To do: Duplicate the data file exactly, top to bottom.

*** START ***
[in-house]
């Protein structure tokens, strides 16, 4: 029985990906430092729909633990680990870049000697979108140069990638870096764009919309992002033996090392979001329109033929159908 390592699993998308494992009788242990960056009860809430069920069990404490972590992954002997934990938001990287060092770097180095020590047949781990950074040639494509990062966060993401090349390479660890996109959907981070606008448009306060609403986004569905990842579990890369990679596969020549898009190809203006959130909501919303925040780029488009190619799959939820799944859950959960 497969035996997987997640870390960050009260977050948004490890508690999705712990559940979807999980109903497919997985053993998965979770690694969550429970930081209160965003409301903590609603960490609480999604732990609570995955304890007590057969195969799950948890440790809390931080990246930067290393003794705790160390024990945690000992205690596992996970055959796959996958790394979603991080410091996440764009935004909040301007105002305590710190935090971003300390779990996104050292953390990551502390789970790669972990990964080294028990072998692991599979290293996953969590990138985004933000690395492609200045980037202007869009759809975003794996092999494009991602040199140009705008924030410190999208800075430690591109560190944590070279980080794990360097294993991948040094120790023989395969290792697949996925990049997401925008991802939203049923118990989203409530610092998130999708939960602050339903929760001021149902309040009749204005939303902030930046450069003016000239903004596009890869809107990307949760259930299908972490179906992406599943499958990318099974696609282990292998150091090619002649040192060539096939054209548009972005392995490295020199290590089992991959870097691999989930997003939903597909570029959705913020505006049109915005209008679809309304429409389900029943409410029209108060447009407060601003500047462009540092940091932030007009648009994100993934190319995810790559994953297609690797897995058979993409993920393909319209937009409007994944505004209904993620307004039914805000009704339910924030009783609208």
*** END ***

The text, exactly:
[in-house]
């Protein structure tokens, strides 16, 4: 029985990906430092729909633990680990870049000697979108140069990638870096764009919309992002033996090392979001329109033929159908 390592699993998308494992009788242990960056009860809430069920069990404490972590992954002997934990938001990287060092770097180095020590047949781990950074040639494509990062966060993401090349390479660890996109959907981070606008448009306060609403986004569905990842579990890369990679596969020549898009190809203006959130909501919303925040780029488009190619799959939820799944859950959960 497969035996997987997640870390960050009260977050948004490890508690999705712990559940979807999980109903497919997985053993998965979770690694969550429970930081209160965003409301903590609603960490609480999604732990609570995955304890007590057969195969799950948890440790809390931080990246930067290393003794705790160390024990945690000992205690596992996970055959796959996958790394979603991080410091996440764009935004909040301007105002305590710190935090971003300390779990996104050292953390990551502390789970790669972990990964080294028990072998692991599979290293996953969590990138985004933000690395492609200045980037202007869009759809975003794996092999494009991602040199140009705008924030410190999208800075430690591109560190944590070279980080794990360097294993991948040094120790023989395969290792697949996925990049997401925008991802939203049923118990989203409530610092998130999708939960602050339903929760001021149902309040009749204005939303902030930046450069003016000239903004596009890869809107990307949760259930299908972490179906992406599943499958990318099974696609282990292998150091090619002649040192060539096939054209548009972005392995490295020199290590089992991959870097691999989930997003939903597909570029959705913020505006049109915005209008679809309304429409389900029943409410029209108060447009407060601003500047462009540092940091932030007009648009994100993934190319995810790559994953297609690797897995058979993409993920393909319209937009409007994944505004209904993620307004039914805000009704339910924030009783609208």